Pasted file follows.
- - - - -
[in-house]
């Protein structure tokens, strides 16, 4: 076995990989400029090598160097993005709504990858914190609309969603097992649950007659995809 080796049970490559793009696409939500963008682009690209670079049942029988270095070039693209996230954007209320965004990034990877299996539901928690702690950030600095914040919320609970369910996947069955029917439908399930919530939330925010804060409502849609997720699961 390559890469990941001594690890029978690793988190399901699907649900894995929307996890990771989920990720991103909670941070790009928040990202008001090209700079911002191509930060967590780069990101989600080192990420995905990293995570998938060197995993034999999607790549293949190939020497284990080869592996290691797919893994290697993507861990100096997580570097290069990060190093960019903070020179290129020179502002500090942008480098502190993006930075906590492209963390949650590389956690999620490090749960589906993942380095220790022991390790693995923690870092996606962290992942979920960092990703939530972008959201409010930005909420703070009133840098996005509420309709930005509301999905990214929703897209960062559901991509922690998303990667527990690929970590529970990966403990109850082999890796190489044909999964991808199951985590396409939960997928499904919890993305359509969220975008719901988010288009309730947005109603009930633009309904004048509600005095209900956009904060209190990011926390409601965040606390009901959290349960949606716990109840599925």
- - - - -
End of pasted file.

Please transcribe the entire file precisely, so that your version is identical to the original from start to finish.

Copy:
[in-house]
């Protein structure tokens, strides 16, 4: 076995990989400029090598160097993005709504990858914190609309969603097992649950007659995809 080796049970490559793009696409939500963008682009690209670079049942029988270095070039693209996230954007209320965004990034990877299996539901928690702690950030600095914040919320609970369910996947069955029917439908399930919530939330925010804060409502849609997720699961 390559890469990941001594690890029978690793988190399901699907649900894995929307996890990771989920990720991103909670941070790009928040990202008001090209700079911002191509930060967590780069990101989600080192990420995905990293995570998938060197995993034999999607790549293949190939020497284990080869592996290691797919893994290697993507861990100096997580570097290069990060190093960019903070020179290129020179502002500090942008480098502190993006930075906590492209963390949650590389956690999620490090749960589906993942380095220790022991390790693995923690870092996606962290992942979920960092990703939530972008959201409010930005909420703070009133840098996005509420309709930005509301999905990214929703897209960062559901991509922690998303990667527990690929970590529970990966403990109850082999890796190489044909999964991808199951985590396409939960997928499904919890993305359509969220975008719901988010288009309730947005109603009930633009309904004048509600005095209900956009904060209190990011926390409601965040606390009901959290349960949606716990109840599925």